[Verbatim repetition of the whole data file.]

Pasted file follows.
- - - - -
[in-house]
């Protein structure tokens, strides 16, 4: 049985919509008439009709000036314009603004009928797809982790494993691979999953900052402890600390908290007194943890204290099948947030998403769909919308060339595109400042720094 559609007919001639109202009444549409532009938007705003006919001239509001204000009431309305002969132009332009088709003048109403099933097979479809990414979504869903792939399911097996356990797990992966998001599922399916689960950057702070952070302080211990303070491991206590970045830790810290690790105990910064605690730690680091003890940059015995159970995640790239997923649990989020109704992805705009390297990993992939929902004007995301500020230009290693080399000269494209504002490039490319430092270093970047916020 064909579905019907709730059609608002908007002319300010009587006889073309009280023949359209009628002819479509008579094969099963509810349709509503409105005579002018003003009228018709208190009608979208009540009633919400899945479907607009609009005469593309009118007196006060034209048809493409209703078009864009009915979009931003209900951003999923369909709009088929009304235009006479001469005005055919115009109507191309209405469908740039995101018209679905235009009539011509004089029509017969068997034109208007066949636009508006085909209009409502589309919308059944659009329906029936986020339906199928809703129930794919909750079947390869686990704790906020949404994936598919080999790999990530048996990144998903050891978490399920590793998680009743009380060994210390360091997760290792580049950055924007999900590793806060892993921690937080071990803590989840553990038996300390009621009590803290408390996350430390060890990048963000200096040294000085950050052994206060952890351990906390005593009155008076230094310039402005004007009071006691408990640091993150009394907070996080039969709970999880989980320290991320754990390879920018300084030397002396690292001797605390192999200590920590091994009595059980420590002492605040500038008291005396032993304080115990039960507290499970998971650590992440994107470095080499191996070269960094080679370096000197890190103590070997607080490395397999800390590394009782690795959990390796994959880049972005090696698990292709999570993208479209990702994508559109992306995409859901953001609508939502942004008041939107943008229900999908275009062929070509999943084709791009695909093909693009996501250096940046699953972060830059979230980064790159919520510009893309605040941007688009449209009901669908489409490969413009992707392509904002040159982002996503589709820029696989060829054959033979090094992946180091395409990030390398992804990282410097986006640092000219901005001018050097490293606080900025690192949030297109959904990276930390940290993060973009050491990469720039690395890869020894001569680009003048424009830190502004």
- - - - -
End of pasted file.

[in-house]
């Protein structure tokens, strides 16, 4: 049985919509008439009709000036314009603004009928797809982790494993691979999953900052402890600390908290007194943890204290099948947030998403769909919308060339595109400042720094 559609007919001639109202009444549409532009938007705003006919001239509001204000009431309305002969132009332009088709003048109403099933097979479809990414979504869903792939399911097996356990797990992966998001599922399916689960950057702070952070302080211990303070491991206590970045830790810290690790105990910064605690730690680091003890940059015995159970995640790239997923649990989020109704992805705009390297990993992939929902004007995301500020230009290693080399000269494209504002490039490319430092270093970047916020 064909579905019907709730059609608002908007002319300010009587006889073309009280023949359209009628002819479509008579094969099963509810349709509503409105005579002018003003009228018709208190009608979208009540009633919400899945479907607009609009005469593309009118007196006060034209048809493409209703078009864009009915979009931003209900951003999923369909709009088929009304235009006479001469005005055919115009109507191309209405469908740039995101018209679905235009009539011509004089029509017969068997034109208007066949636009508006085909209009409502589309919308059944659009329906029936986020339906199928809703129930794919909750079947390869686990704790906020949404994936598919080999790999990530048996990144998903050891978490399920590793998680009743009380060994210390360091997760290792580049950055924007999900590793806060892993921690937080071990803590989840553990038996300390009621009590803290408390996350430390060890990048963000200096040294000085950050052994206060952890351990906390005593009155008076230094310039402005004007009071006691408990640091993150009394907070996080039969709970999880989980320290991320754990390879920018300084030397002396690292001797605390192999200590920590091994009595059980420590002492605040500038008291005396032993304080115990039960507290499970998971650590992440994107470095080499191996070269960094080679370096000197890190103590070997607080490395397999800390590394009782690795959990390796994959880049972005090696698990292709999570993208479209990702994508559109992306995409859901953001609508939502942004008041939107943008229900999908275009062929070509999943084709791009695909093909693009996501250096940046699953972060830059979230980064790159919520510009893309605040941007688009449209009901669908489409490969413009992707392509904002040159982002996503589709820029696989060829054959033979090094992946180091395409990030390398992804990282410097986006640092000219901005001018050097490293606080900025690192949030297109959904990276930390940290993060973009050491990469720039690395890869020894001569680009003048424009830190502004």